This article is not an easy piece for me to write. What follows is a deeply personal account that not many people know about. To my clients and employees: you now know why I was out of action for a few weeks mid last year. Thanks for giving me the space and not asking too many questions. It was a challenging time.
The impact of COVID-19 has inspired me to share this story.
While I acknowledge there are many people affected by the current health crisis, there are likewise plenty of women who feel like their plans for parenthood have been thrown into disarray.
- If freezing your eggs is something you’re considering because 2020 has put your life on hold, I hope this article gives you some insight, helps you make a decision and sets the scene of what to expect.
- If you’re part-way through the process but 2020 has put your ‘elective’ medical treatment on hold, I hope this article gives you a sense of community and reassurance you’re not alone.
- If you’ve frozen your eggs already, I welcome you to add your comments below. While everyone’s experience is different, I wish I had more real-world information during my experience.
I know my story will also resonate with anyone who has gone through with IVF, as hormone therapy and egg retrieval are also parts of the process.
Making my decision
I always thought I’d have kids by now. But I don’t. I have a small business that’s 12 years old and 8 employees instead. Despite a few long-term relationships in my 20s and 30s, no men took centre stage in my life. At the start of 2019, 35 years old and single, I could hear my biological clock ticking and knew there were some tough decisions to make.
- Do I feel ready to settle down? No.
- Do I want to travel more? Yes.
- Do I want children in the future? Maybe.
- Do I think I’ll meet the right guy soon? Unlikely. (This was before I met my current partner James in May.)
- Could I afford it? Well, another woman I’d met on vacation also considering the procedure said:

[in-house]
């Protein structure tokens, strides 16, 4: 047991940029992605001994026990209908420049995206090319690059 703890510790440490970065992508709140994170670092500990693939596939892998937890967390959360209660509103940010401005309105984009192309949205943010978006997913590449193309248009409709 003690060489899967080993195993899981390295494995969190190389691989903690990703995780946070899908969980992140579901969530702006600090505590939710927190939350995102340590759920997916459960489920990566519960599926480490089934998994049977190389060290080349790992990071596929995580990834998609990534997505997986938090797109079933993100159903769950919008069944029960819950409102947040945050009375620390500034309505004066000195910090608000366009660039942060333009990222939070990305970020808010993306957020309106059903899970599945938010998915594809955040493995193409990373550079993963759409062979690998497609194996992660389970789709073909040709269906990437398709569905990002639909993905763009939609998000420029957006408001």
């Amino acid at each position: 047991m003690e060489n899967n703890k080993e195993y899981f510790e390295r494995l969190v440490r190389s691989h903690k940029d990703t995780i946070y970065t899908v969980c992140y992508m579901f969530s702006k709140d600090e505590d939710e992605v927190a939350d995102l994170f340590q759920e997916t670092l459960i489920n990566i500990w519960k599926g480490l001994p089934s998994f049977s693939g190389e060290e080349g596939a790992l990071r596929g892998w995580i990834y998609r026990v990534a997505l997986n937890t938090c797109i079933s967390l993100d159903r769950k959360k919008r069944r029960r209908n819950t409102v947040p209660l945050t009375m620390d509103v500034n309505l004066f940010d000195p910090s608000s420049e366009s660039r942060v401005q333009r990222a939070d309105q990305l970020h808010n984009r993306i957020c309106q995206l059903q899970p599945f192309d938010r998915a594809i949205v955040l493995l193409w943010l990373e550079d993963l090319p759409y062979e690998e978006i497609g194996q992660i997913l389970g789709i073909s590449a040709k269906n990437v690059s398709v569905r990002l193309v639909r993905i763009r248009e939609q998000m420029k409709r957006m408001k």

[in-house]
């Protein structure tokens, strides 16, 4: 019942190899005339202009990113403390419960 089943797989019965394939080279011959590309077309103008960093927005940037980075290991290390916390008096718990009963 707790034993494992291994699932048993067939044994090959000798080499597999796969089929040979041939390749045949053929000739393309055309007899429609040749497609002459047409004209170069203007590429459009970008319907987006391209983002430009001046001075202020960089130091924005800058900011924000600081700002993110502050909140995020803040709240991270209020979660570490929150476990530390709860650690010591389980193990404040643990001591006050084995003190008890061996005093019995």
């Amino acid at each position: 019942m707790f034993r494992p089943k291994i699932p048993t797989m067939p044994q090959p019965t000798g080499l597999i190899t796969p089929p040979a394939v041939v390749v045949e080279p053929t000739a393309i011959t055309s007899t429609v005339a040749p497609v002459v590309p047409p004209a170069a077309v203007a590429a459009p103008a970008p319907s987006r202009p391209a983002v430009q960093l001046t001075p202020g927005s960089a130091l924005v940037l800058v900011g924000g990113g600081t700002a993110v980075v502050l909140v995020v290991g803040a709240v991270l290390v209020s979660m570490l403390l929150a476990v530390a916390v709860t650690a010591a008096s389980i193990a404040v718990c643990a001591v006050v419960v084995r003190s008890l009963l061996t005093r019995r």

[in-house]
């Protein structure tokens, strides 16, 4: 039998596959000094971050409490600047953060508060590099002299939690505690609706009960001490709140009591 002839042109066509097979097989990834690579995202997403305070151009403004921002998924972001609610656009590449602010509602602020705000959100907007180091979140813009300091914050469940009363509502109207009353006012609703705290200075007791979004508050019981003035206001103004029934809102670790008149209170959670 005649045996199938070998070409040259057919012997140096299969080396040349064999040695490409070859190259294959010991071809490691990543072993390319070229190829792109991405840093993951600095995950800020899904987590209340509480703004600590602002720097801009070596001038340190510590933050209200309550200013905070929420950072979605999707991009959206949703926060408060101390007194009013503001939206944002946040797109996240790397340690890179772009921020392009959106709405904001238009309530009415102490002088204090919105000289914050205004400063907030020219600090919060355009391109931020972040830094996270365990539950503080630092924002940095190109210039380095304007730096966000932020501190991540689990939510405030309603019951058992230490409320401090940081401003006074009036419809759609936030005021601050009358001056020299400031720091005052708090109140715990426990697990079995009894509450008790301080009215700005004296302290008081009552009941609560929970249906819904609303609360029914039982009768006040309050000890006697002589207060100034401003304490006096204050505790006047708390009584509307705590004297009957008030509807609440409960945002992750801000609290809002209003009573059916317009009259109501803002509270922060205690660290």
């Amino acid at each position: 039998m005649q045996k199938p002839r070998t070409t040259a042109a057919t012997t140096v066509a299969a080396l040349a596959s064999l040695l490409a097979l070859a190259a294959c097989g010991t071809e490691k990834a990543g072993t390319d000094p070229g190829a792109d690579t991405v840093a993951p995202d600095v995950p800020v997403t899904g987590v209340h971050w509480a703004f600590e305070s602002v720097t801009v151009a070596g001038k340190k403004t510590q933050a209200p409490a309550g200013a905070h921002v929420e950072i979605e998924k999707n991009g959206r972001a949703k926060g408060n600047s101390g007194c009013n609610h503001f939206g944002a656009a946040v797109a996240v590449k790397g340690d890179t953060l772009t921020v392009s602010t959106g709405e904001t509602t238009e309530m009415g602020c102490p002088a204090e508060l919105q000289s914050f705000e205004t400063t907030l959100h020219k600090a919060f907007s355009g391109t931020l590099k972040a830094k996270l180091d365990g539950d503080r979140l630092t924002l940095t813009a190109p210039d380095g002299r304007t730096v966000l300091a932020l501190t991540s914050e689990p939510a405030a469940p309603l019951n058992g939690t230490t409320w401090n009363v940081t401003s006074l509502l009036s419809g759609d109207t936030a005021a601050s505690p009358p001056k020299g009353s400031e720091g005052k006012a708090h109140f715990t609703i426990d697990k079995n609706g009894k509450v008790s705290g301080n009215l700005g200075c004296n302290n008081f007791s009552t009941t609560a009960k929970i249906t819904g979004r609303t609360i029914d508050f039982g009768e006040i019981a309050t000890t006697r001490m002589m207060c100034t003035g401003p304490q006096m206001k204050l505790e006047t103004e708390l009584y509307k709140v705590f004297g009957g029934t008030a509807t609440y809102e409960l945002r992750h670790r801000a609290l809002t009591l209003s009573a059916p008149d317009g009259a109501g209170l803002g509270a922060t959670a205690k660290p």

“Yes, it’s a lot of money. But whether you use the eggs or not, you won’t regret spending the money. However, you will regret not spending the money if you change your mind.”
So, it was decided. I contacted various clinics in Melbourne (where I lived) and Adelaide (where I grew up) and settled on Repromed in Adelaide. I found the staff to be very kind and responsive, plus I was quoted only ~$7,000 AUD compared to ~$10,000 AUD for the same procedure in Melbourne. I figured doing it in Adelaide would also mean I could more easily disconnect from work.
Facing the facts
The first consultation with my doctor was a real kick in the guts. I thought freezing my eggs would be an insurance policy. But experts are quick to point out there’s no guarantee.
I was shocked to find out that after taking into account a series of variables (such as your eggs not surviving the defrosting process, or a miscarriage once a fertilized egg has been put into your uterus), you statistically only have a one in 10 chance of a healthy birth.
Hence, a good ‘harvest’ is considered 10–15 quality eggs. If doctors are unable to retrieve this many the first time around, you may want to think about going through the process again. Keep in mind egg ‘quality’ decreases dramatically towards the age of 40… It was better to have the procedure sooner rather than later if I wanted to avoid going through it twice.
In hindsight, I was incredibly naïve. I thought I could just walk in and say: “Here I am! Take them out, I’m ready!” But the process takes a lot of calculated time and effort. I had no idea how much work was required.
Again, I was shocked to find out:
- You need to do hormone therapy as part of the process (this stimulates your ovaries to mature more than one juicy egg at a time)
- You need to start hormone therapy on exactly the first day of your period (or second, if bleeding starts after 12pm)
- You need to do this hormone therapy (which involves self-injecting 1–2 fertility drugs into your belly) at exactly the same time every day
- You need to do this for approximately 10–14 days (until your body decides it’s ripe)
- Your eggs need to be retrieved in theatre at exactly the right time (i.e. after 36 hours after your last shot).
Seeing as I couldn’t predict exactly when my next period would start, nor when my actual procedure would take place, I couldn’t map out how to fit this into my calendar. I had interstate travel to arrange. I also had a business to run. I felt very frustrated, and as the significance of everything started sinking in, I was racking my brain with questions like:
- “Why can’t I do it my way?”
- “Is this really worth it?”
- “Should I change my mind?”
- “Why am I doing this again?”